Away from the bright lights of the big city, within a short day trip from Shanghai – a bus, train or ferry away – there are myriad places waiting to be discovered, where you can immerse yourself in a different side of China.
Inexpensive, easy, and instant relief from the hustle of and bustle of the metropolis, there are local foodie specialties to savor too. So pack a day bag, pick a destination and go along your merry way.
(But remember, you might want to wait until after Golden Week has been and gone, unless you fancy bumping into everyone and his brother along the way.)
Gaze southwest and you’ll discover Hangzhou, just a short ride away – just an hour on a fast G train from Hongqiao. (A slightly cheaper D train will take you marginally longer.)
Celebrated as the location of the West Lake – a huge expanse of freshwater that attracts crowds and crowds every public holiday – Hangzhou is the prospering capital of Zhejiang province and the southern end point of the Grand Canal. One of the 7 capitals of ancient China, the city was a favorite of no less a figure than Chairman Mao who, considering it a second home, enjoyed the odd dip in the aforementioned lake.
Hangzhou is also considered to be a foodie destination, with signature dishes inspired by the flora and fauna of the lake. It would be a crime not to taste xihu cuyu – carp in a vinegary sauce – reportedly a favorite of ex-Premier Zhou Enlai. And while you’re at it, the curiously named ‘Beggar’s Chicken’ – jiao hua ji – is a whole chicken baked in clay, a method of cooking supposedly discovered by some poor down-and-out who had no other way of cooking his bird.
Lu Xun fun
Hangzhou old news? Stay on the train for one more stop and you’ll rock up in Shaoxing, an ancient water town that’s a hugely popular attraction for Chinese tourists thanks to one Lu Xun, China’s most famous 20th century author.
This secret city, virtually hidden from expats’ view, is also famed for Shaoxing wine, a beverage akin to good sherry. You’ll also want to be munching on the traditional snacks that accompany the drink (and which feature in Lu Xun’s short stories). Sip wine as boatmen row by, grazing on on huixiang dou – cold fava (broad) beans flavored with fennel – and ‘fragrant’ chou doufu, aka stinky tofu. Served with a side of chili dipping sauce, approach the latter with confidence – think pungent cheese with a crisp, fried outside and a pillowy soft inside with a powerful umami hit.
Beside the seaside
Still not interested? Stay on the train past Hangzhou and Shaoxing and arrive at one of China’s oldest cities: the port town of Ningbo. With a mere 7,000 years of history (and 6 million people), Ningbo is a lively place.
Famed for fresh seafood, Ningbo can offer a variety of catches, but be sure to try the yellow croaker, wrapped in thin bean curd sheets then fried. Fupi bao huangyu is a crispy, golden, fishy delight: crunchy on the outside, moist and tender within, dip chunks into a side of vinegar before you pop them in your mouth. And of course, pair with a crisp, cool beer.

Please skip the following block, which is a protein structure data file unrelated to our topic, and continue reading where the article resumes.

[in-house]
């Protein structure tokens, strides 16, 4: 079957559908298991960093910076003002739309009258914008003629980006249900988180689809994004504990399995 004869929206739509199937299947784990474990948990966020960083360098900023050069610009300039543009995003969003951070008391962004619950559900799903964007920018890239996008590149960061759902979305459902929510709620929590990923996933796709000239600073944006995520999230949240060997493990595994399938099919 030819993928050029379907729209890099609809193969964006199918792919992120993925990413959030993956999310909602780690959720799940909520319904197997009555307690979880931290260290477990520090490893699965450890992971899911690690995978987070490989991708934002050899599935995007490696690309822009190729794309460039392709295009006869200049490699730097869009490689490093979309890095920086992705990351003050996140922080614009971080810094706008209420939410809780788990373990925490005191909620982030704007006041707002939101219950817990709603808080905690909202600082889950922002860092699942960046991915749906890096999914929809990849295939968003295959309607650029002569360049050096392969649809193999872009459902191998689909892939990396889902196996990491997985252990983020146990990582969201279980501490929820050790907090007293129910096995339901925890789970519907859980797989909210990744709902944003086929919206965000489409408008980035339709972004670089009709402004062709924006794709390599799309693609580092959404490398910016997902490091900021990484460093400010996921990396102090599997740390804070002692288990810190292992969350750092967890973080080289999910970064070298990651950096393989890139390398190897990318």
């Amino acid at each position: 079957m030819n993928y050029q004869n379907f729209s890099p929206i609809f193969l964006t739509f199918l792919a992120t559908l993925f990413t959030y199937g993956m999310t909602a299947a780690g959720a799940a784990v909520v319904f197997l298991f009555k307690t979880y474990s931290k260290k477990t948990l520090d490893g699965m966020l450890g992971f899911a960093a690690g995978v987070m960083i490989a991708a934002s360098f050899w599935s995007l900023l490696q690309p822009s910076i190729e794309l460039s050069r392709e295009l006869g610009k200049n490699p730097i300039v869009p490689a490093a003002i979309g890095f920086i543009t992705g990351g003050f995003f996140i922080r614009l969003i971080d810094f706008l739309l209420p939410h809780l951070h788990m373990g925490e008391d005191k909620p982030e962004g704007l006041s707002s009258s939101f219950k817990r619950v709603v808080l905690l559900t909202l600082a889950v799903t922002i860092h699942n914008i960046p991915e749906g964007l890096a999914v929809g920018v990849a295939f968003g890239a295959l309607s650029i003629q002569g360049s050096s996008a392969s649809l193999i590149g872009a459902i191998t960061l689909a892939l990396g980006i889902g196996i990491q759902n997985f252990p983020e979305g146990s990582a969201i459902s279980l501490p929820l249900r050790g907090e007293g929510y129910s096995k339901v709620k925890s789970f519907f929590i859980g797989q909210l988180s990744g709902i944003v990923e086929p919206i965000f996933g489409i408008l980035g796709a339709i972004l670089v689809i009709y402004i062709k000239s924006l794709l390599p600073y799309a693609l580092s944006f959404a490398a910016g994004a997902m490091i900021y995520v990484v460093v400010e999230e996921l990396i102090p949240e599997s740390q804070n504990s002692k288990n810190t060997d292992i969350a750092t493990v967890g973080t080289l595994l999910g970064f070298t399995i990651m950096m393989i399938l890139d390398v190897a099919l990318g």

Just a little further out by ferry from Ningbo lies Putuoshan – one of four sacred Buddhist mountains in China, and home to the freshest local seafood from Zhejiang’s coast. Putuoshan also offers a 30 meter tall towering Guanyin statue to ward of the bad spirits of the sea.
You don’t need to head down to Ningbo to get there, either. The island is accessible from Shanghai’s far southeastern Nanpu Bridge ferry station by bus or by speedboat via Luchao Harbor. Once you arrive, there’s a plethora of temples to visit and, if it’s getting a little late, enjoy the hospitality of one of numerous guesthouses, all of which serve the catch of the day from local fishing boats.
City of canals and gardens
By far one of the most convenient day trips from Shanghai, the ‘Venice of the Orient’ – as Suzhou is often called – is home to a network of small waterways and canals, and spotted with a number of traditional Chinese style gardens with rockeries and bonsai.
Despite being a crowded tourist spot at times, affording a little time to get lost and wander can lead to the quieter and less beaten path. Be sure to stumble into a home-style restaurant, to sample the real underground flavors of the city.
A match made in heaven, watermelon chicken – xigua ji – is a combo of braised whole chicken, first marinated in sweat watermelon juice, that’s then cooked into savory soup. And why not try Beggar’s Chicken again but this time Suzhou style, meaning the bird is wrapped in lotus leaves for added flavor.
But remember, not until after Golden week for all of this… 😉
Contributed by FIELDS (www.fieldschina.com), a popular online grocery store for safe, quality food in China. FIELDS stocks fresh and organic fruit and veg, imported and domestic meat and seafood, plus essential pantry items from home. Order before 5 pm in Shanghai and benefit from same day delivery with delivery free for orders over RMB 200. A new customer? Great – you’ll receive a free gift with your first order!